Introducing interest rate targeting also opened the door, as the conditions were intentionally ripened anyway, for the supplanting of the dollar by the “dollar.” The year 1995 figures prominently in almost every measure of bubble behavior. Therein lies a great deal of the answer about what it is that may be altering the business cycle, changing the character of not just the recovery (financializing it further and further away from productive, and thus efficient, business and personal activity) but also the peak.
If that is indeed the case, then there might be, as in the Great Recession, a double peak of sorts; the first denoting the initial slide into gentle deceleration or attrition and the second more like the traditional idea of a peak. I have little doubt we passed the former sometime in 2012 – it shows up in every single economic account (including GDP before the massive July 2014 revisions) save the unemployment rate (though the labor force and Household Survey dip right at October 2012). The accumulation of data so far in 2015 has lent to suggestions of a rising probability of the second peak.
Again, it isn’t just negative numbers but the amassing of them and the speed at which they are attained:
Corporate America’s profit engine may be running out of steam. Wall Street analysts, expecting two quarters of declining earnings, are banking on a second-half recovery to keep 2015 from becoming the worst year for profits since the last recession.
But with U.S. crude holding below $50 a barrel and the dollar at 12-year highs against the euro, even those bets may be optimistic.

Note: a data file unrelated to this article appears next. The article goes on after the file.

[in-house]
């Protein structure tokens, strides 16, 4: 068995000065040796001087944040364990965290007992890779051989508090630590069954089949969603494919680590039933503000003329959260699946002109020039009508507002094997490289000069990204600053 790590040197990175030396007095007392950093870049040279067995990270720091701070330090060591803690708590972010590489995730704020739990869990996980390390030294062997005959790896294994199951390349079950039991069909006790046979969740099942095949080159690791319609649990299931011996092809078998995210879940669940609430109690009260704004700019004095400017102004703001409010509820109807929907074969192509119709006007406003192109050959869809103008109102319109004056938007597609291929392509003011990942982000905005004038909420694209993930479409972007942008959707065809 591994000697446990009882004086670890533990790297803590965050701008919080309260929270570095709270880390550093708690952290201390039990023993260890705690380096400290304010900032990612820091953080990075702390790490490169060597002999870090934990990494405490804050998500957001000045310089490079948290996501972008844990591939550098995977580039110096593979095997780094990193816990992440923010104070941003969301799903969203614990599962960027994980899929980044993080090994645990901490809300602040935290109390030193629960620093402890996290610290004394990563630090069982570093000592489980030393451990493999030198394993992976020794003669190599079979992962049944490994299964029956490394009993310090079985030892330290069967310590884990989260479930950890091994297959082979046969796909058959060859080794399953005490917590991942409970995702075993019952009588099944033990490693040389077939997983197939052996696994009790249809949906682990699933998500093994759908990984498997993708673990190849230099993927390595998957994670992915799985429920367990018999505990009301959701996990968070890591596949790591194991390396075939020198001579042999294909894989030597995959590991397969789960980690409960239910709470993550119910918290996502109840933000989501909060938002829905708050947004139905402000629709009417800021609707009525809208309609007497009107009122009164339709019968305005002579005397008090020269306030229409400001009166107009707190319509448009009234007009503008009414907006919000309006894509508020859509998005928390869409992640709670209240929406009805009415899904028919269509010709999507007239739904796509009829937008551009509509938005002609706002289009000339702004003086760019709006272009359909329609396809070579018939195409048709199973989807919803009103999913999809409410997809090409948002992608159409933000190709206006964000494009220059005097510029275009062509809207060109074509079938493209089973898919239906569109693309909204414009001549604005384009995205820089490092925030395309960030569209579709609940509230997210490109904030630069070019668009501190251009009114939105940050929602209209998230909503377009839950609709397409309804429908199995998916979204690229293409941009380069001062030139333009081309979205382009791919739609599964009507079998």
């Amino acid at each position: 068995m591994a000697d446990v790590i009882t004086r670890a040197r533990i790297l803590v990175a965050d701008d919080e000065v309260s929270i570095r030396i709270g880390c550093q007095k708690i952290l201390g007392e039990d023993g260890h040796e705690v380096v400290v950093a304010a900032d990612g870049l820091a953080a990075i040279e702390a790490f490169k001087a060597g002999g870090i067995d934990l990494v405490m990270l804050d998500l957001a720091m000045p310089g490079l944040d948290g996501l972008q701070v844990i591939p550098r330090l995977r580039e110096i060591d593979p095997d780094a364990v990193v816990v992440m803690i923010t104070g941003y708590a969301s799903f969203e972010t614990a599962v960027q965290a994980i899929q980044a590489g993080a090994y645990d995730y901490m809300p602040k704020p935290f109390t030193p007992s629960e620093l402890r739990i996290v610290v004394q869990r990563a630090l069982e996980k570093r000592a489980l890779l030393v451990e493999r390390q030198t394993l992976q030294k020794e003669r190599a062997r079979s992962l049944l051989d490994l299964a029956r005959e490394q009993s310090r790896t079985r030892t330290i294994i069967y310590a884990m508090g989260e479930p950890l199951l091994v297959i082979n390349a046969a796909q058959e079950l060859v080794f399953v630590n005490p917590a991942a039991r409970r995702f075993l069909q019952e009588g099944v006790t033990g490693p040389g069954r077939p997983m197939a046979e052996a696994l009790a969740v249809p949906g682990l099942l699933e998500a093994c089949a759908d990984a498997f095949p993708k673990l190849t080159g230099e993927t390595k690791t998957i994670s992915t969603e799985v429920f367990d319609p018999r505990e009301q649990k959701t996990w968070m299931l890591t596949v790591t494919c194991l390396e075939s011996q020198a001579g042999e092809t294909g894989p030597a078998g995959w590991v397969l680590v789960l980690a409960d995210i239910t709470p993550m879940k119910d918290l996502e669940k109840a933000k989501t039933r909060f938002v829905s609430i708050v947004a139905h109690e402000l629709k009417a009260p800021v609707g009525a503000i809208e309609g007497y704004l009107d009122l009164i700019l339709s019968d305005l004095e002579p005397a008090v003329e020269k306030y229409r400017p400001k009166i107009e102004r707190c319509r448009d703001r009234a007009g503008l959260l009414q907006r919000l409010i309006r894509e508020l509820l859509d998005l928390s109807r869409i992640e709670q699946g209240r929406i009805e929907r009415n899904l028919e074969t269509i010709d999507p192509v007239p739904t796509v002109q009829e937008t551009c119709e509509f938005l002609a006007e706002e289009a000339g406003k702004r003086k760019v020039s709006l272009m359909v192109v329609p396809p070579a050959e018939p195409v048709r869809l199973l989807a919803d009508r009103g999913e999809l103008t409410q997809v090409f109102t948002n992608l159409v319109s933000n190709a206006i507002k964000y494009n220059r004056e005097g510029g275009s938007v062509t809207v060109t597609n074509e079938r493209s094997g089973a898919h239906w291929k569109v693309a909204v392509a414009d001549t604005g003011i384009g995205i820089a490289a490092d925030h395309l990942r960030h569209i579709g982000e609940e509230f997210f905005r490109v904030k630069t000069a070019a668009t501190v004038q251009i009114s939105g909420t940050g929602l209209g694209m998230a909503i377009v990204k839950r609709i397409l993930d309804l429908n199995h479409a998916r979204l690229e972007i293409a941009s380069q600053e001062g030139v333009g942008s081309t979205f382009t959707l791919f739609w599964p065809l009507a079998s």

At the outset of 2015, analysts were figuring S&P 500 EPS at +8.1%, meaning that profit estimates have come down quickly not just for Q1 but for the entire year. Worse, as quoted above, the current estimate of +1.7% is backloaded.
If profit across the board comes in at 1.7 percent higher [sic], 2015 would the [sic] worst year for companies in the S&P 500 index since 2009, when earnings fell 5.5 percent.
Profit estimates for the first and second quarters already are in negative territory, with analysts expecting them to decline 2.7 percent and 0.1 percent respectively, the data shows.
It should be noted, but never is, that when earnings fell 5.5% in 2009 a great proportion of that was not just the Great Recession but how collapsing energy prices and a “rising dollar” perpetuated the negative cycling of contractionary behavior. That is the great concern of equity prices, as there is clearly a divergence yet again in terms of these potential “peaks.”